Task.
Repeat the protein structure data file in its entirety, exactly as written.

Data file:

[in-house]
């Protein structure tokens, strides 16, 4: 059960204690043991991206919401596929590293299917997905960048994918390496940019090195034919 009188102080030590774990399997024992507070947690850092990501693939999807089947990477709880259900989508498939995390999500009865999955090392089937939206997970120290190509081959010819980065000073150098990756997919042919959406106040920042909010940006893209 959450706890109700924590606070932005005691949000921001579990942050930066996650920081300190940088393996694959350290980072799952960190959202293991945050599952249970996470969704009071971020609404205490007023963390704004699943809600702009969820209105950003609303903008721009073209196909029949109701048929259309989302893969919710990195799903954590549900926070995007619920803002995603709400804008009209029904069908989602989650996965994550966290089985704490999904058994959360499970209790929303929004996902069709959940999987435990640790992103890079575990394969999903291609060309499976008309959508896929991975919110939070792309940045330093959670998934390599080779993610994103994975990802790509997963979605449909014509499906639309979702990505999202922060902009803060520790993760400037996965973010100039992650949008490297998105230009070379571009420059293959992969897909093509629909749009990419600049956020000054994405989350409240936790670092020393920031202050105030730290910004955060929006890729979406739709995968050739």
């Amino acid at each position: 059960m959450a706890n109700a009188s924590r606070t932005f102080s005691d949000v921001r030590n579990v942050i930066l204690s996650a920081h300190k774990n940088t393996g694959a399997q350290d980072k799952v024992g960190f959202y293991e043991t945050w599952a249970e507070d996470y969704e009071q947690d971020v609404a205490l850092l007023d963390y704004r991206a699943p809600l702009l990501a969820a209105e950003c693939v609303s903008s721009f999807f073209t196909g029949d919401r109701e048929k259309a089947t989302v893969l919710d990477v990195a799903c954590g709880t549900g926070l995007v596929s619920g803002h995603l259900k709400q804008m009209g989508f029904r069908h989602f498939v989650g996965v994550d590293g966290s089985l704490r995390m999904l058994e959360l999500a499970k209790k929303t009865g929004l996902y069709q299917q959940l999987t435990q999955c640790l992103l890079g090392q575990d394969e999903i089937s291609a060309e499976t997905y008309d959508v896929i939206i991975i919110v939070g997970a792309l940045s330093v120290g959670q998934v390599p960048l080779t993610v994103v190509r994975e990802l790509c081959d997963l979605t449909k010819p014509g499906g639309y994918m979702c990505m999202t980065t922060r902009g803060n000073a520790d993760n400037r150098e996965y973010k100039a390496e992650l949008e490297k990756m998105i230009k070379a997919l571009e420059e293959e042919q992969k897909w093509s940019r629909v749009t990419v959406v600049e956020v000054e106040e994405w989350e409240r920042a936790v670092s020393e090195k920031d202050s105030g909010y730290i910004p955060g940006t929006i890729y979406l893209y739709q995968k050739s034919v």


[in-house]
């Protein structure tokens, strides 16, 4: 059960204690043991991206919401596929590293299917997905960048994918390496940019090195034919 009188102080030590774990399997024992507070947690850092990501693939999807089947990477709880259900989508498939995390999500009865999955090392089937939206997970120290190509081959010819980065000073150098990756997919042919959406106040920042909010940006893209 959450706890109700924590606070932005005691949000921001579990942050930066996650920081300190940088393996694959350290980072799952960190959202293991945050599952249970996470969704009071971020609404205490007023963390704004699943809600702009969820209105950003609303903008721009073209196909029949109701048929259309989302893969919710990195799903954590549900926070995007619920803002995603709400804008009209029904069908989602989650996965994550966290089985704490999904058994959360499970209790929303929004996902069709959940999987435990640790992103890079575990394969999903291609060309499976008309959508896929991975919110939070792309940045330093959670998934390599080779993610994103994975990802790509997963979605449909014509499906639309979702990505999202922060902009803060520790993760400037996965973010100039992650949008490297998105230009070379571009420059293959992969897909093509629909749009990419600049956020000054994405989350409240936790670092020393920031202050105030730290910004955060929006890729979406739709995968050739």
């Amino acid at each position: 059960m959450a706890n109700a009188s924590r606070t932005f102080s005691d949000v921001r030590n579990v942050i930066l204690s996650a920081h300190k774990n940088t393996g694959a399997q350290d980072k799952v024992g960190f959202y293991e043991t945050w599952a249970e507070d996470y969704e009071q947690d971020v609404a205490l850092l007023d963390y704004r991206a699943p809600l702009l990501a969820a209105e950003c693939v609303s903008s721009f999807f073209t196909g029949d919401r109701e048929k259309a089947t989302v893969l919710d990477v990195a799903c954590g709880t549900g926070l995007v596929s619920g803002h995603l259900k709400q804008m009209g989508f029904r069908h989602f498939v989650g996965v994550d590293g966290s089985l704490r995390m999904l058994e959360l999500a499970k209790k929303t009865g929004l996902y069709q299917q959940l999987t435990q999955c640790l992103l890079g090392q575990d394969e999903i089937s291609a060309e499976t997905y008309d959508v896929i939206i991975i919110v939070g997970a792309l940045s330093v120290g959670q998934v390599p960048l080779t993610v994103v190509r994975e990802l790509c081959d997963l979605t449909k010819p014509g499906g639309y994918m979702c990505m999202t980065t922060r902009g803060n000073a520790d993760n400037r150098e996965y973010k100039a390496e992650l949008e490297k990756m998105i230009k070379a997919l571009e420059e293959e042919q992969k897909w093509s940019r629909v749009t990419v959406v600049e956020v000054e106040e994405w989350e409240r920042a936790v670092s020393e090195k920031d202050s105030g909010y730290i910004p955060g940006t929006i890729y979406l893209y739709q995968k050739s034919v």